miércoles, 22 de febrero de 2017

Animation is a risky project with few backups

Pedro Rivero and Carlos Juarez speak about “Psiconautas: The forgotten children”

“Psiconautas: The forgotten children” is the Goya winner of the best animated picture in 2017. The co-director Pedro Rivero and producer Carlos Juarez tell that independent animated films “only exist by faith” and reflect about how the media treats it on Spain before the release, difficulties to finance it, institutions, politics of backing and “campaigns to denigrate and defenestrate cinema”.

The movie is based on the graphic novel by Galician illustrator Alberto Vazquez, who also co-directed the film. After being shown in 80 countries and festivals like Zinemaldia in Donostia, Juarez speaks about the “intangible value” that Spain could give its artistic works. Psiconautas, for example by the producer, would require too much money if it needed visibility on its own. Rivero adds the “ideological excuses” to underrate cinema.

Both the short film Birdboy and the feature film Psiconautas seem to make the Rivero-Vazquez tandem work. Specially, since the works themselves were what reunited them in the first place. Rivero read the book on 2008, “with a very solid narration”, and proposed him to adapt it into animation.

They always wanted to make it full-length, but couldn’t finance it without industrial goals. So they adapted it into the short film and worked because they won the Goya. After the prize, they were internationally recognized and slowly started to write the script. Juarez wasn’t surprised by the Goya because not many animated films are produced in Spain, just three this last edition.


Goyas without animated competition

Pedro Rivero states that animated films are produced in Spain by cycles, “it doesn’t mean they aren’t being made”. Carlos Juarez explains his lack of surprise for winning the Goya because “our international trajectory was impeccable”. The only contender was Ozzy by Antena 3 because it had more visibility and was released before the festival.

Animation interests the public because three of the ten highest-grossing Spanish films of 2016 were animated. Rivero explains that animated movies for families have good reception thanks to Pixar and DreamWorks. But outstanding films with international recognition like Persepolis and Anomalisa didn’t leave an impact on Spanish box-office. Without a big studio or television behind, Juarez reveals you have to escape to the animation jungle “dimensioned, but without becoming mad”. Products have to be worth making, with risks. Even they aren’t complicated rarities or “ruined by a disproportionate ambition”.

“It’s a risk that every creator takes”, continues Rivero, “producers appear on the way”. Independent creators contact with themselves, like him with Alberto Vazquez to know if Psiconautas could be possible. “It’s a pure matter of faith” a place for this type of cinema. Producers won’t make independent animated movies because there are minimum backups and no private inversion.

Juarez elaborates that faith is shared because people have to understand what is being made. “On Euskadi, we have the great advantage of many public helps”, says the producer, “and public television”. It’s a better situation than the rest of the State and contracts help even if they are insufficient.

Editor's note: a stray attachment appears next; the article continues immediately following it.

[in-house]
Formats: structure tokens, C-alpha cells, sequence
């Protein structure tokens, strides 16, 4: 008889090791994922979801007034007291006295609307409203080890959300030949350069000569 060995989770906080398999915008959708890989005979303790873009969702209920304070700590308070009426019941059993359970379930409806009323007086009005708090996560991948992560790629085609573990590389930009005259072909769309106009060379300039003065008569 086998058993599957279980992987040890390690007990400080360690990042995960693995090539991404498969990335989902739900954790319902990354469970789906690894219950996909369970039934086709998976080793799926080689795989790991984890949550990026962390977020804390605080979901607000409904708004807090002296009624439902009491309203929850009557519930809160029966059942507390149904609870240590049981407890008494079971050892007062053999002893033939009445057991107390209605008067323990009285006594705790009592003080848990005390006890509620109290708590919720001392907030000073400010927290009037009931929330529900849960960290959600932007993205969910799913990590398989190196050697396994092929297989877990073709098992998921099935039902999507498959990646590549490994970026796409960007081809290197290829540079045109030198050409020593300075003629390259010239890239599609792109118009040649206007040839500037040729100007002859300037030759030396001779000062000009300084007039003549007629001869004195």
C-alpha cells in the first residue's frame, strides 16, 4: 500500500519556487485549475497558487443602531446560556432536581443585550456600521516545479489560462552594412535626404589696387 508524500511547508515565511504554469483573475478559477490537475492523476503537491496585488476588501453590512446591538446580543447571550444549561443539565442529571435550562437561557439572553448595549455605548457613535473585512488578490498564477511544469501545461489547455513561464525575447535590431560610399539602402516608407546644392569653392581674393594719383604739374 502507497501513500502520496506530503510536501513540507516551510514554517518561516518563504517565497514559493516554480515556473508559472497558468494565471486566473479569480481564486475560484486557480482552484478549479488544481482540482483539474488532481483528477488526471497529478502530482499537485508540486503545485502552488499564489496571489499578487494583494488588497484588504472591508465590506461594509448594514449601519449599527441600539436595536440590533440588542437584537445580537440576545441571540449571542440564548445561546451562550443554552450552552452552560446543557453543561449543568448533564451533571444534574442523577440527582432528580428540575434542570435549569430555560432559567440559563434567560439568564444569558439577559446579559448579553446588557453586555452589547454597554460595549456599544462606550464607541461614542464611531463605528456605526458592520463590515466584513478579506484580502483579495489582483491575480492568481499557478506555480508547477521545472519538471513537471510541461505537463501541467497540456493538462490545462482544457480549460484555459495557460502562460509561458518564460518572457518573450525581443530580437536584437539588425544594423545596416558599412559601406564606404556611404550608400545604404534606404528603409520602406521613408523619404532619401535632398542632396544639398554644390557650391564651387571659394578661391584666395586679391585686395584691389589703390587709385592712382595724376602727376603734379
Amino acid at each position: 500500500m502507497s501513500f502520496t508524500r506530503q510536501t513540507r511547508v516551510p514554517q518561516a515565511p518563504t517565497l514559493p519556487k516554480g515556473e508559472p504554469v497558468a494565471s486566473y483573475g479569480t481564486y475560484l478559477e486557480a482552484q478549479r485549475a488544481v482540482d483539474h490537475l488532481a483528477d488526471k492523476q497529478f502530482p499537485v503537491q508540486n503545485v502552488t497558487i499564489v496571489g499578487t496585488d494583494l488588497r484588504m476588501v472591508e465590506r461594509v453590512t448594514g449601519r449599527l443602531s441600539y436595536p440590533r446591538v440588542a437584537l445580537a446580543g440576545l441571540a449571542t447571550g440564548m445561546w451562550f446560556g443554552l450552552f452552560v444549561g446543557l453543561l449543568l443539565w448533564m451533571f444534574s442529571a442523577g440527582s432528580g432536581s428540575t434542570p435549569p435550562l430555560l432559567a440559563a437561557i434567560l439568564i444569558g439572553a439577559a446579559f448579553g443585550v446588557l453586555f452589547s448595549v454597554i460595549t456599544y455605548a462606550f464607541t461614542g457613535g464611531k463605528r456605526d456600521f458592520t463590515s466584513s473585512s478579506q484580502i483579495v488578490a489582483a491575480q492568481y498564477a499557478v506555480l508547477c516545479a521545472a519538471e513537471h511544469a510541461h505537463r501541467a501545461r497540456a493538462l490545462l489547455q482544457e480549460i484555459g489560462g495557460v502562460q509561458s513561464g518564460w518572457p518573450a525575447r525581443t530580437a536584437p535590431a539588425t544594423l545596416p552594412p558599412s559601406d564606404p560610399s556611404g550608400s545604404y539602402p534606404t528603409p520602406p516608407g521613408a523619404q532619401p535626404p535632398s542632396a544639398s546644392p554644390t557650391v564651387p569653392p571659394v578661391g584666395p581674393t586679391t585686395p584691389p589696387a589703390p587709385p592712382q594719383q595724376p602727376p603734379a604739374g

Basque animation is more possible

Pedro Rivero reveals that have been more institutional helps on Euskadi than in the rest of Spain because “it doesn’t depend on being a trend”. On Gipuzkoa, a Sponsorship Law has been proposed to kickstart cultural creators, which Carlos Suarez answers that cinema generates money. For example, Psiconautas has been in 80 countries without being a commercial proposal like “Tad, the lost explorer”, which Rivero describes as “a parody of a North American cinema icon with Spanishness between quotation marks”, and “Chico y Rita” is backed-up by “heavy-hitters like Fernando Trueba and Javier Mariscal”.

Spanish politicians haven’t understood their own cinema until the last years for being against the war. Juarez points friends who link that with Politics and “don’t want to watch anything with Bardem because is a communist”. People involving cinema interest in the social ambit and can change opinions. “Instead of seeing them as people who generate work or a real industry”, continues the producer, “are seen as masses in favor or against to demonize”.

Rivero jokes they are “influencers”, but he points a campaign to “defenestrate and denigrate” cinema further than the ideologies. Like the minister Cristobal Montoro saying he doesn’t like Spanish cinema to attack the General Society of Authors. “We talk about free Internet and free access to culture”, reflects the director, “but phone companies are still paid to let downloading movies”.


Basque violence trough animated films

To conclude, Pedro Rivero is asked if he sees possible dealing with the past Basque violence on animation like Alberto Vazquez did with Galicia. He states there aren’t limits on animation because Oscar nominated “Waltz from Bashir” for best foreign film and “Persepolis” about the conflict on Lebanon.


Some themes are easier to address with drawings for the abstraction capacity of animation. While in Euskadi, violence has only been covered trough humor in “What a week” and tangentially in “Spanish Affair”. “We stayed there”, explains Rivero, “we changed from not even talking about it to laugh out loud without a reflexive approach”. Animation could indeed finish that circle.

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